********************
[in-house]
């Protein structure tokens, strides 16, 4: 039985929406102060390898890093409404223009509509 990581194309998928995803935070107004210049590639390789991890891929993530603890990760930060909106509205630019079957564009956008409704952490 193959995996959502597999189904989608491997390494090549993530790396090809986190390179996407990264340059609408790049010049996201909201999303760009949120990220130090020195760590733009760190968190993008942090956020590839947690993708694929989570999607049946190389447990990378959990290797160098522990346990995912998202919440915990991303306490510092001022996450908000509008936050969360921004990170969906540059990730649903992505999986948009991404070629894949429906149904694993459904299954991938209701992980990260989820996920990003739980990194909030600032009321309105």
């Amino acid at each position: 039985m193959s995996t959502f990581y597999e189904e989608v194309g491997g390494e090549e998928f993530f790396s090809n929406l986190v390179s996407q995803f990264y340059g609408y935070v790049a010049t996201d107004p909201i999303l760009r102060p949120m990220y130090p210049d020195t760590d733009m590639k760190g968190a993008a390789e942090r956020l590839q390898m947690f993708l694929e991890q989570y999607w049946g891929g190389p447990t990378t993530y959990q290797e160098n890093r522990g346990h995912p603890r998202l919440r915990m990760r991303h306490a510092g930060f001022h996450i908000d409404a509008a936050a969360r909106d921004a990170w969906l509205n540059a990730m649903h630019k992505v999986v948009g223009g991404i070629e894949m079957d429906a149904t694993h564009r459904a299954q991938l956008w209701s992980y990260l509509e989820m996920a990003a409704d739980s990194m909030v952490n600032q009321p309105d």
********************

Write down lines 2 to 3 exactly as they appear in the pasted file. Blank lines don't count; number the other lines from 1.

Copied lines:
């Protein structure tokens, strides 16, 4: 039985929406102060390898890093409404223009509509 990581194309998928995803935070107004210049590639390789991890891929993530603890990760930060909106509205630019079957564009956008409704952490 193959995996959502597999189904989608491997390494090549993530790396090809986190390179996407990264340059609408790049010049996201909201999303760009949120990220130090020195760590733009760190968190993008942090956020590839947690993708694929989570999607049946190389447990990378959990290797160098522990346990995912998202919440915990991303306490510092001022996450908000509008936050969360921004990170969906540059990730649903992505999986948009991404070629894949429906149904694993459904299954991938209701992980990260989820996920990003739980990194909030600032009321309105």
């Amino acid at each position: 039985m193959s995996t959502f990581y597999e189904e989608v194309g491997g390494e090549e998928f993530f790396s090809n929406l986190v390179s996407q995803f990264y340059g609408y935070v790049a010049t996201d107004p909201i999303l760009r102060p949120m990220y130090p210049d020195t760590d733009m590639k760190g968190a993008a390789e942090r956020l590839q390898m947690f993708l694929e991890q989570y999607w049946g891929g190389p447990t990378t993530y959990q290797e160098n890093r522990g346990h995912p603890r998202l919440r915990m990760r991303h306490a510092g930060f001022h996450i908000d409404a509008a936050a969360r909106d921004a990170w969906l509205n540059a990730m649903h630019k992505v999986v948009g223009g991404i070629e894949m079957d429906a149904t694993h564009r459904a299954q991938l956008w209701s992980y990260l509509e989820m996920a990003a409704d739980s990194m909030v952490n600032q009321p309105d």